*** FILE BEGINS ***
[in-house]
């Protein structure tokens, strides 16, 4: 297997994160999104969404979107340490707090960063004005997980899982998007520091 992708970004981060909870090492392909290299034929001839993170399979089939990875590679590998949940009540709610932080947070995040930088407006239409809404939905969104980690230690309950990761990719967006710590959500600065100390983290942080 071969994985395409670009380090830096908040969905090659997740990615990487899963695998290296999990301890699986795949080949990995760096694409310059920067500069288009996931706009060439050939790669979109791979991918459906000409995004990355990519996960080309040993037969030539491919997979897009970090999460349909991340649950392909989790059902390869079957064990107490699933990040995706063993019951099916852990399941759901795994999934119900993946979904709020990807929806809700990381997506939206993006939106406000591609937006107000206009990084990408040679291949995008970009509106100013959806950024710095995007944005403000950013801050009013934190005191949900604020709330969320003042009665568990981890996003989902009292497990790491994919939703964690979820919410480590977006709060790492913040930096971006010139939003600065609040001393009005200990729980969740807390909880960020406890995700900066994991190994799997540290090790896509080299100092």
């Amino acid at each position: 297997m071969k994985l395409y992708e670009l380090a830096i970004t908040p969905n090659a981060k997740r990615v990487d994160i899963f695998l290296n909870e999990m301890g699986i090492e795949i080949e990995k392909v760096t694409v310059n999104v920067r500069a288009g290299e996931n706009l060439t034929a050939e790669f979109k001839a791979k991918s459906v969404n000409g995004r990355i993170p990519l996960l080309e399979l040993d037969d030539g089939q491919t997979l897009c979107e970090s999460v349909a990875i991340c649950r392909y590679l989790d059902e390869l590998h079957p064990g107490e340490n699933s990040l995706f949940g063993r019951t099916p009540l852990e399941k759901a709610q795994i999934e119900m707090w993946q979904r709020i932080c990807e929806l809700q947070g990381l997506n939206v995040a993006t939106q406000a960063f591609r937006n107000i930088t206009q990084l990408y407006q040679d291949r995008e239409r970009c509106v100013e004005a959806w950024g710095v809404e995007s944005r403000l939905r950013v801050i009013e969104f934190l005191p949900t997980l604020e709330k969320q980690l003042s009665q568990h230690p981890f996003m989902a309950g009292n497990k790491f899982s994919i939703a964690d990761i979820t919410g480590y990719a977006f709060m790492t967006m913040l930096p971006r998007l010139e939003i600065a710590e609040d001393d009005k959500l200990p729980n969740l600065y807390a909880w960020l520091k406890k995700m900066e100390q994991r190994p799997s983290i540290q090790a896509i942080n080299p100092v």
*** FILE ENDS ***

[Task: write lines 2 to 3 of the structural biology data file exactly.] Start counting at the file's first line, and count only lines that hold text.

């Protein structure tokens, strides 16, 4: 297997994160999104969404979107340490707090960063004005997980899982998007520091 992708970004981060909870090492392909290299034929001839993170399979089939990875590679590998949940009540709610932080947070995040930088407006239409809404939905969104980690230690309950990761990719967006710590959500600065100390983290942080 071969994985395409670009380090830096908040969905090659997740990615990487899963695998290296999990301890699986795949080949990995760096694409310059920067500069288009996931706009060439050939790669979109791979991918459906000409995004990355990519996960080309040993037969030539491919997979897009970090999460349909991340649950392909989790059902390869079957064990107490699933990040995706063993019951099916852990399941759901795994999934119900993946979904709020990807929806809700990381997506939206993006939106406000591609937006107000206009990084990408040679291949995008970009509106100013959806950024710095995007944005403000950013801050009013934190005191949900604020709330969320003042009665568990981890996003989902009292497990790491994919939703964690979820919410480590977006709060790492913040930096971006010139939003600065609040001393009005200990729980969740807390909880960020406890995700900066994991190994799997540290090790896509080299100092």
């Amino acid at each position: 297997m071969k994985l395409y992708e670009l380090a830096i970004t908040p969905n090659a981060k997740r990615v990487d994160i899963f695998l290296n909870e999990m301890g699986i090492e795949i080949e990995k392909v760096t694409v310059n999104v920067r500069a288009g290299e996931n706009l060439t034929a050939e790669f979109k001839a791979k991918s459906v969404n000409g995004r990355i993170p990519l996960l080309e399979l040993d037969d030539g089939q491919t997979l897009c979107e970090s999460v349909a990875i991340c649950r392909y590679l989790d059902e390869l590998h079957p064990g107490e340490n699933s990040l995706f949940g063993r019951t099916p009540l852990e399941k759901a709610q795994i999934e119900m707090w993946q979904r709020i932080c990807e929806l809700q947070g990381l997506n939206v995040a993006t939106q406000a960063f591609r937006n107000i930088t206009q990084l990408y407006q040679d291949r995008e239409r970009c509106v100013e004005a959806w950024g710095v809404e995007s944005r403000l939905r950013v801050i009013e969104f934190l005191p949900t997980l604020e709330k969320q980690l003042s009665q568990h230690p981890f996003m989902a309950g009292n497990k790491f899982s994919i939703a964690d990761i979820t919410g480590y990719a977006f709060m790492t967006m913040l930096p971006r998007l010139e939003i600065a710590e609040d001393d009005k959500l200990p729980n969740l600065y807390a909880w960020l520091k406890k995700m900066e100390q994991r190994p799997s983290i540290q090790a896509i942080n080299p100092v």